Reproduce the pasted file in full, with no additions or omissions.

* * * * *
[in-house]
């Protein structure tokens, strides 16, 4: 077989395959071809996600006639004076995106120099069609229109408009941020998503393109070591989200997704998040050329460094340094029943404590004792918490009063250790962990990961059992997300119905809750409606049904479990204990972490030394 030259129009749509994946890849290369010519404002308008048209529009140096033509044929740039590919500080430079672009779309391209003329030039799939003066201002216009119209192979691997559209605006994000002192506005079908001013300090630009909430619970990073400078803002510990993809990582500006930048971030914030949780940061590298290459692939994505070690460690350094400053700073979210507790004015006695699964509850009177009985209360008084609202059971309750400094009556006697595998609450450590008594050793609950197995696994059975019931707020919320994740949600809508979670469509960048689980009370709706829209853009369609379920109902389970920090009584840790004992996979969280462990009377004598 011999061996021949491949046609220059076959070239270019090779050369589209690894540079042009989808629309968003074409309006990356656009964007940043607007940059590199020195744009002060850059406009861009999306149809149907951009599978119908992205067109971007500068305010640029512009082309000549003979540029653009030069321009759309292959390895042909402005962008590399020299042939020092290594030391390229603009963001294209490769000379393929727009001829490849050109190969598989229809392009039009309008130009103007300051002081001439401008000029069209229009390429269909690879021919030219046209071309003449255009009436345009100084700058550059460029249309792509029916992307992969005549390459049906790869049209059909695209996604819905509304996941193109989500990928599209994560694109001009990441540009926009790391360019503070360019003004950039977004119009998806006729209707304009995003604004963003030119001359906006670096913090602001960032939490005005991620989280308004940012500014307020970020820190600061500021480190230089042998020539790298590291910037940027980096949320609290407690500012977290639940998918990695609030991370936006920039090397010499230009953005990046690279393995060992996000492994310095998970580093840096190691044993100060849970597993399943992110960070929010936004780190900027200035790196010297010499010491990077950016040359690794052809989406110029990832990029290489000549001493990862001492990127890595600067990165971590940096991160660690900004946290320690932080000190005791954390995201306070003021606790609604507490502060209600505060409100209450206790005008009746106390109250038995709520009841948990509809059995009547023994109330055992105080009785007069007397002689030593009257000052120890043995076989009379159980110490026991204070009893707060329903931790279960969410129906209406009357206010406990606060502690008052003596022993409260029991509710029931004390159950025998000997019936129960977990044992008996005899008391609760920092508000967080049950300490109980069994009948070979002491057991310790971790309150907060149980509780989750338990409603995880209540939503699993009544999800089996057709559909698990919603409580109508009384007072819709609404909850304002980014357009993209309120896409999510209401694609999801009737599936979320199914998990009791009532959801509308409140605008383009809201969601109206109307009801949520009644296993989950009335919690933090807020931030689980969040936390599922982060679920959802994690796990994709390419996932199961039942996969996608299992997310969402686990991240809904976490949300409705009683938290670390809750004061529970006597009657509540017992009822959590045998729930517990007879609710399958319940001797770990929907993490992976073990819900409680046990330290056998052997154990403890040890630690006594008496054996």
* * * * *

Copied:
[in-house]
């Protein structure tokens, strides 16, 4: 077989395959071809996600006639004076995106120099069609229109408009941020998503393109070591989200997704998040050329460094340094029943404590004792918490009063250790962990990961059992997300119905809750409606049904479990204990972490030394 030259129009749509994946890849290369010519404002308008048209529009140096033509044929740039590919500080430079672009779309391209003329030039799939003066201002216009119209192979691997559209605006994000002192506005079908001013300090630009909430619970990073400078803002510990993809990582500006930048971030914030949780940061590298290459692939994505070690460690350094400053700073979210507790004015006695699964509850009177009985209360008084609202059971309750400094009556006697595998609450450590008594050793609950197995696994059975019931707020919320994740949600809508979670469509960048689980009370709706829209853009369609379920109902389970920090009584840790004992996979969280462990009377004598 011999061996021949491949046609220059076959070239270019090779050369589209690894540079042009989808629309968003074409309006990356656009964007940043607007940059590199020195744009002060850059406009861009999306149809149907951009599978119908992205067109971007500068305010640029512009082309000549003979540029653009030069321009759309292959390895042909402005962008590399020299042939020092290594030391390229603009963001294209490769000379393929727009001829490849050109190969598989229809392009039009309008130009103007300051002081001439401008000029069209229009390429269909690879021919030219046209071309003449255009009436345009100084700058550059460029249309792509029916992307992969005549390459049906790869049209059909695209996604819905509304996941193109989500990928599209994560694109001009990441540009926009790391360019503070360019003004950039977004119009998806006729209707304009995003604004963003030119001359906006670096913090602001960032939490005005991620989280308004940012500014307020970020820190600061500021480190230089042998020539790298590291910037940027980096949320609290407690500012977290639940998918990695609030991370936006920039090397010499230009953005990046690279393995060992996000492994310095998970580093840096190691044993100060849970597993399943992110960070929010936004780190900027200035790196010297010499010491990077950016040359690794052809989406110029990832990029290489000549001493990862001492990127890595600067990165971590940096991160660690900004946290320690932080000190005791954390995201306070003021606790609604507490502060209600505060409100209450206790005008009746106390109250038995709520009841948990509809059995009547023994109330055992105080009785007069007397002689030593009257000052120890043995076989009379159980110490026991204070009893707060329903931790279960969410129906209406009357206010406990606060502690008052003596022993409260029991509710029931004390159950025998000997019936129960977990044992008996005899008391609760920092508000967080049950300490109980069994009948070979002491057991310790971790309150907060149980509780989750338990409603995880209540939503699993009544999800089996057709559909698990919603409580109508009384007072819709609404909850304002980014357009993209309120896409999510209401694609999801009737599936979320199914998990009791009532959801509308409140605008383009809201969601109206109307009801949520009644296993989950009335919690933090807020931030689980969040936390599922982060679920959802994690796990994709390419996932199961039942996969996608299992997310969402686990991240809904976490949300409705009683938290670390809750004061529970006597009657509540017992009822959590045998729930517990007879609710399958319940001797770990929907993490992976073990819900409680046990330290056998052997154990403890040890630690006594008496054996």